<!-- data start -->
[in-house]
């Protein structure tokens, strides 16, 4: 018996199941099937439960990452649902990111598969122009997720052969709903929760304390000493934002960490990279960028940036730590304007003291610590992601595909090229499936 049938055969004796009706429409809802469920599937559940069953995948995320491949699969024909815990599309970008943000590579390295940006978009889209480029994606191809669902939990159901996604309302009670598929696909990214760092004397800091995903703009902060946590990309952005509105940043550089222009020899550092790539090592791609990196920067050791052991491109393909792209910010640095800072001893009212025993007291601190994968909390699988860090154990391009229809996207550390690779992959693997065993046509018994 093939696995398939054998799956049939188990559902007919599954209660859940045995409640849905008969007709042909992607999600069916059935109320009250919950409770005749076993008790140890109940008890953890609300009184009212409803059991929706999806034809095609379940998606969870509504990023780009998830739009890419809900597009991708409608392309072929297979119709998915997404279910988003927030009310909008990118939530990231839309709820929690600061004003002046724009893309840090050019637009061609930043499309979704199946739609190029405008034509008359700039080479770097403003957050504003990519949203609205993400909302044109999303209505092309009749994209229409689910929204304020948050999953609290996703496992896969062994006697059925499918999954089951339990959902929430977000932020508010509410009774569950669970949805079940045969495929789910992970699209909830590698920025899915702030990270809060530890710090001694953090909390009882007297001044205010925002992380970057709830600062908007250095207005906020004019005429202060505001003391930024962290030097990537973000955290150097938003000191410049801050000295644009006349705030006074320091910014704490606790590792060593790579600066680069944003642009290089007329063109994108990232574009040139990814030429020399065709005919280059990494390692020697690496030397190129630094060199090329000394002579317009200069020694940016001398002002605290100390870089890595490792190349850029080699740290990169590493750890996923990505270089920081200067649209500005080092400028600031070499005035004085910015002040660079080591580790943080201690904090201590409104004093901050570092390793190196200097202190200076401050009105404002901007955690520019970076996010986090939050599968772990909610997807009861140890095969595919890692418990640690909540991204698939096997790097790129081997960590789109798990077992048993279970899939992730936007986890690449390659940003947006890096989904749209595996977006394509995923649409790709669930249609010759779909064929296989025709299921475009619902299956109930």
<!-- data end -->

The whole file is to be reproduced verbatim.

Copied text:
[in-house]
């Protein structure tokens, strides 16, 4: 018996199941099937439960990452649902990111598969122009997720052969709903929760304390000493934002960490990279960028940036730590304007003291610590992601595909090229499936 049938055969004796009706429409809802469920599937559940069953995948995320491949699969024909815990599309970008943000590579390295940006978009889209480029994606191809669902939990159901996604309302009670598929696909990214760092004397800091995903703009902060946590990309952005509105940043550089222009020899550092790539090592791609990196920067050791052991491109393909792209910010640095800072001893009212025993007291601190994968909390699988860090154990391009229809996207550390690779992959693997065993046509018994 093939696995398939054998799956049939188990559902007919599954209660859940045995409640849905008969007709042909992607999600069916059935109320009250919950409770005749076993008790140890109940008890953890609300009184009212409803059991929706999806034809095609379940998606969870509504990023780009998830739009890419809900597009991708409608392309072929297979119709998915997404279910988003927030009310909008990118939530990231839309709820929690600061004003002046724009893309840090050019637009061609930043499309979704199946739609190029405008034509008359700039080479770097403003957050504003990519949203609205993400909302044109999303209505092309009749994209229409689910929204304020948050999953609290996703496992896969062994006697059925499918999954089951339990959902929430977000932020508010509410009774569950669970949805079940045969495929789910992970699209909830590698920025899915702030990270809060530890710090001694953090909390009882007297001044205010925002992380970057709830600062908007250095207005906020004019005429202060505001003391930024962290030097990537973000955290150097938003000191410049801050000295644009006349705030006074320091910014704490606790590792060593790579600066680069944003642009290089007329063109994108990232574009040139990814030429020399065709005919280059990494390692020697690496030397190129630094060199090329000394002579317009200069020694940016001398002002605290100390870089890595490792190349850029080699740290990169590493750890996923990505270089920081200067649209500005080092400028600031070499005035004085910015002040660079080591580790943080201690904090201590409104004093901050570092390793190196200097202190200076401050009105404002901007955690520019970076996010986090939050599968772990909610997807009861140890095969595919890692418990640690909540991204698939096997790097790129081997960590789109798990077992048993279970899939992730936007986890690449390659940003947006890096989904749209595996977006394509995923649409790709669930249609010759779909064929296989025709299921475009619902299956109930």